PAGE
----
Meanwhile, bring a small pot of water to a boil, and blanch the asparagus for 90 seconds, or until bright green and tender. Immediately strain and rinse with cold water.
In a small bowl, make the dressing: whisk together the orange juice, rice wine vinegar, sesame oil, soy sauce, marmalade, shallot and salt. Set aside.
In a large salad bowl, toss the noodles with the asparagus, carrots, cilantro, green onion, ½ the amount of sesame seeds and red pepper flakes (if using). Gently fold in the tofu (along with the leftover marinade) and dressing. Taste and adjust the seasoning if necessary. Serve room temperature (or cold), topped with the remaining toasted sesame seeds.
On Monday our little family of three is headed to the airport at 6 am to board our first with-baby cross-country trip. We'll be visiting Sam's family in New Jersey for a few days, then renting a car and driving over to meet up with my family at my mom's lake house in the Adirondacks. Sam's younger sister and her kids have yet to meet Oliver; my grandpa has yet to meet him, and Oliver has yet to take a dunk in a lake, see a firefly, or spend quality time with energetic dogs -- of which there will be three. A lot of firsts. This week my family has been madly texting, volunteering to make certain meals or sweets on assigned days while we're at the cabin and it got me thinking about really simple, effortless summer desserts -- in particular, ones that you can make while staying in a house with an unfamiliar kitchen and unfamiliar equipment and still do a pretty bang-up job. I think fruit crisp is just that thing.
Somehow, in what seems to have been a blink of an eye, we have a six month old baby. In some ways I can't remember a time we didn't have an Oliver, and in other ways it's all a blur broken up by a few holidays (a Thanksgiving thanks to grocery store takeout, and our very first Christmas in Seattle), a few family visits, a one-day road trip to Portland, a birthday dinner out, a birthday cake, weekend drives to nowhere in particular, swimming at the pool with Oliver, weekly get-togethers with our parent's group, doctor's visits, hundreds of walks around the neighborhood, hundreds of cups of coffee, dozens (or more?) of scoops of ice cream. Most of the worrying about keeping a baby alive has made way for other concerns, and Oliver's need for constant stimulation or soothing walks and car rides has been traded for stretches of time playing with a new toy or checking out his surroundings. In truth, it's thanks to that tiny bit of baby independence that this humble, summery cake came to be in the first place. So we've all got an Oliver to thank for that. Or, really, we have a Yossi Arefi to thank, as it's from her beautiful new cookbook that I've bookmarked heavily and am eager to continue exploring.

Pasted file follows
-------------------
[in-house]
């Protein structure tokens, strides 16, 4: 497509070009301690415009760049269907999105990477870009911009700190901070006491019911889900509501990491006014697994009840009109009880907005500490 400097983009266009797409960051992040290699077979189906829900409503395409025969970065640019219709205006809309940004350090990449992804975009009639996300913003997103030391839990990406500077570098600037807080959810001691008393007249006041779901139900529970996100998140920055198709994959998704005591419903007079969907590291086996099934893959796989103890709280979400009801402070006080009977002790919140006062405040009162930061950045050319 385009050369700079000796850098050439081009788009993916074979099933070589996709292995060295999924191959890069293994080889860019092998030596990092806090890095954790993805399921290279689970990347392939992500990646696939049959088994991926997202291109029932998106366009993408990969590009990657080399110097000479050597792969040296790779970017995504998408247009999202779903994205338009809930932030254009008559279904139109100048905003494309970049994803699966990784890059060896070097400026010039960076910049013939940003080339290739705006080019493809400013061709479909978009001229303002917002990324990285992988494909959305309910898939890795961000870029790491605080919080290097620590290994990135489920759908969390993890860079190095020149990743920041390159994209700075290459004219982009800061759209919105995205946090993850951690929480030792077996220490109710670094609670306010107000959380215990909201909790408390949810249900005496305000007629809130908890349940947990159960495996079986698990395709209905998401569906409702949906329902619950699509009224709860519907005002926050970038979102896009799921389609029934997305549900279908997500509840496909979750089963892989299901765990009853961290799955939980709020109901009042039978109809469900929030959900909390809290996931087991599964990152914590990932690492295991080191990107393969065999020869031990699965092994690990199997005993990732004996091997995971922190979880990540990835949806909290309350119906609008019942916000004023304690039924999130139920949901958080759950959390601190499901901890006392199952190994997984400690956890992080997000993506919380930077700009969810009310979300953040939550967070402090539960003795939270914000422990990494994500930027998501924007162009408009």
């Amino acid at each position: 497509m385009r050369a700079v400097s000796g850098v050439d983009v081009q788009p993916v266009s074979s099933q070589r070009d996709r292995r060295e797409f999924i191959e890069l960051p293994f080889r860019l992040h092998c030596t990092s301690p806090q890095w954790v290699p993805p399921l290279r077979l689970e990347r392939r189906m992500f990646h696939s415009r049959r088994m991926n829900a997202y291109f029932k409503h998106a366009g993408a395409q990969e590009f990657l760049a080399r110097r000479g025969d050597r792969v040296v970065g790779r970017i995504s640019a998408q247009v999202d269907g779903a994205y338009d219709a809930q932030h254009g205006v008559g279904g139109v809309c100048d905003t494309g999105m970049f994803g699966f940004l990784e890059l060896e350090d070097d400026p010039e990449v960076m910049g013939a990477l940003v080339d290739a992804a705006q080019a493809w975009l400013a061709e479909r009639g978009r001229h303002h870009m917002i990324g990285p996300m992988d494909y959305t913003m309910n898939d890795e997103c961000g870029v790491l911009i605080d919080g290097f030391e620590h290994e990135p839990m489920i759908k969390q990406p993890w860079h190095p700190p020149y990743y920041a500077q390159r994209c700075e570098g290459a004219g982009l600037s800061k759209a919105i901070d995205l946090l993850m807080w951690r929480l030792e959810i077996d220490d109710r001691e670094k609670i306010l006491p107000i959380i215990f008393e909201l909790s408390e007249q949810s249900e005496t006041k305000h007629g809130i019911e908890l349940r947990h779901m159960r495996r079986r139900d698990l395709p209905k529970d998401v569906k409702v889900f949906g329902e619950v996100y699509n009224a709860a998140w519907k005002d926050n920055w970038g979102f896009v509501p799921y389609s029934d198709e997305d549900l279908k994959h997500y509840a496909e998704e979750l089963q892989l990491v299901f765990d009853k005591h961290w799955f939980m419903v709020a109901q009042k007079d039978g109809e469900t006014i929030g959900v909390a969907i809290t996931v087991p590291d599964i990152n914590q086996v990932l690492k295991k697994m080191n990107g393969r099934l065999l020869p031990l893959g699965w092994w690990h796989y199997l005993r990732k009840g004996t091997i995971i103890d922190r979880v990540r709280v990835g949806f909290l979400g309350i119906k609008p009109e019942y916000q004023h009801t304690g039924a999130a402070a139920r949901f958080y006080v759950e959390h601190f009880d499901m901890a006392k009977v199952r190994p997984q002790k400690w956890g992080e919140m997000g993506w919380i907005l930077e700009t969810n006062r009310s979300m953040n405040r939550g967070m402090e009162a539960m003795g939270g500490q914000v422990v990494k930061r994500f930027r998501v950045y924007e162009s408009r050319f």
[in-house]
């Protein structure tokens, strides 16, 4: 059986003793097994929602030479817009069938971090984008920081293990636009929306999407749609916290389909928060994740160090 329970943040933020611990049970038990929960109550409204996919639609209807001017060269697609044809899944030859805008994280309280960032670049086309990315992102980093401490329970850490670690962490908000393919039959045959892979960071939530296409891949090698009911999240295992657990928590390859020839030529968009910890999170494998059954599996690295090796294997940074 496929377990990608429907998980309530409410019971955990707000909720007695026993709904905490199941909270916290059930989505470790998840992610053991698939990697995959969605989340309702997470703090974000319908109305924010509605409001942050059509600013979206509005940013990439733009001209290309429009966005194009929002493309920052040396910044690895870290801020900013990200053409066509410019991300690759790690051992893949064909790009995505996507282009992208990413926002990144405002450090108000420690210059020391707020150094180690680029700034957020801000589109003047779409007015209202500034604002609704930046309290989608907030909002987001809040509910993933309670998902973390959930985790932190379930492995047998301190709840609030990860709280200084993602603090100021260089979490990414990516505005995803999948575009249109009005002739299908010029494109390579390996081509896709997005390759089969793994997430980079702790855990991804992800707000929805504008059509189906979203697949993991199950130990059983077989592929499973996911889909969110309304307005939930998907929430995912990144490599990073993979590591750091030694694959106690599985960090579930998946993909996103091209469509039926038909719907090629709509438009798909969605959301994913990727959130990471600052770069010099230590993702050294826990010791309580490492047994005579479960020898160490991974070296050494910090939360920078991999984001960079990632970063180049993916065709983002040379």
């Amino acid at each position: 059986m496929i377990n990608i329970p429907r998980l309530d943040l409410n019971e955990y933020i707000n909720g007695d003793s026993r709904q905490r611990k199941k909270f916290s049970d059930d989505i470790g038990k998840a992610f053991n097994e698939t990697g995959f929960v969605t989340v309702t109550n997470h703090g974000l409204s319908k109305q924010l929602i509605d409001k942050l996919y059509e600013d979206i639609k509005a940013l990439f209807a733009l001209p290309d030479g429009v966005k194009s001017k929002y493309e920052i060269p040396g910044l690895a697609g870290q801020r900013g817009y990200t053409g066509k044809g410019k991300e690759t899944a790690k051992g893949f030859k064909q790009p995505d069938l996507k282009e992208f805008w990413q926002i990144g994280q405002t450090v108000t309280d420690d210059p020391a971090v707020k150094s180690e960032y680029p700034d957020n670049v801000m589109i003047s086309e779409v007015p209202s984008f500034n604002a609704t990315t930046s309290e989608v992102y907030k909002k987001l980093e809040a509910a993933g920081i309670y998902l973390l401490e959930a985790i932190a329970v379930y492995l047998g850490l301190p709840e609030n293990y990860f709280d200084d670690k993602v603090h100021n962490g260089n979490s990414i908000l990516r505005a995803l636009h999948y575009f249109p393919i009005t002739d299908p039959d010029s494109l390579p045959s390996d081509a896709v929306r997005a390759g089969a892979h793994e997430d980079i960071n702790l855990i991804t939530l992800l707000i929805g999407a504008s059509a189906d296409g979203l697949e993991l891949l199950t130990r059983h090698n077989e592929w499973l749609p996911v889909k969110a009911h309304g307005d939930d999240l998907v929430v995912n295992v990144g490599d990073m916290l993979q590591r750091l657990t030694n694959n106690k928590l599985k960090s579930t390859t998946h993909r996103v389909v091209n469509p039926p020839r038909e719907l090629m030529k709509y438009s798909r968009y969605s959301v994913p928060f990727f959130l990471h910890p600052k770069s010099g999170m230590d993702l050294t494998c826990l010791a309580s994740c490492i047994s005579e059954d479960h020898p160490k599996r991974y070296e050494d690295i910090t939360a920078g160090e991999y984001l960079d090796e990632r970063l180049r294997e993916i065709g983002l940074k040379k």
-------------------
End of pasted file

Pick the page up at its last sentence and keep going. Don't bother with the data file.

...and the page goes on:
We walked to the library last week and I had a strange realization standing in line watching Sam check out his usual massive stack of books: Will I ever have the time to read stacks of books again? I used to be much more of a reader than I am today -- a fact I'm not at all proud of. But when evening rolls around and the more formal workday ends, I find emails and other odds and ends creep in. Walking home from the library, I began obsessing over free time for reading, asking Sam if we'd ever be those two old people who study bird manuals and can recognize birds on walks. I want to have the time to read bird manuals someday. For now though, we're young and we're working a lot. We did sneak away on that one-night camping trip I told you about, and cooked some interesting, haphazard meals which I hope to share with you soon. For now though, for summer: a strawberry dessert recipe.
Much like friends, types of Sunday mornings, or books -- there are many different kinds of desserts. Sometimes you may be in the mood for a light French cake piled high with summer fruit. Other days, a thick slice of fragrant pound cake will do. And then there are those days when you crave a rich chocolate mousse that you share after a night of good conversation and a little too much wine. But let's be honest. When it comes right down to it, the most basic and unassuming dessert of all is sometimes the only one that will do. A good and simple affair. Vanilla ice cream. So I want to talk about that today--about a dessert that withstands the test of time, that will always be there for you. A dessert that is far from trendy, that doesn't play favorites or trick you into thinking it's something that it's not. It's a good foundation. A solid beginning.
[ Pie. if you've been around here much in the last few months, you know that I make pie. A lot of pie. And I'm particularly excited to share this pie with you today because it helped me break out of a rut. A pie rut. A baking rut. A Marge inspiration rut.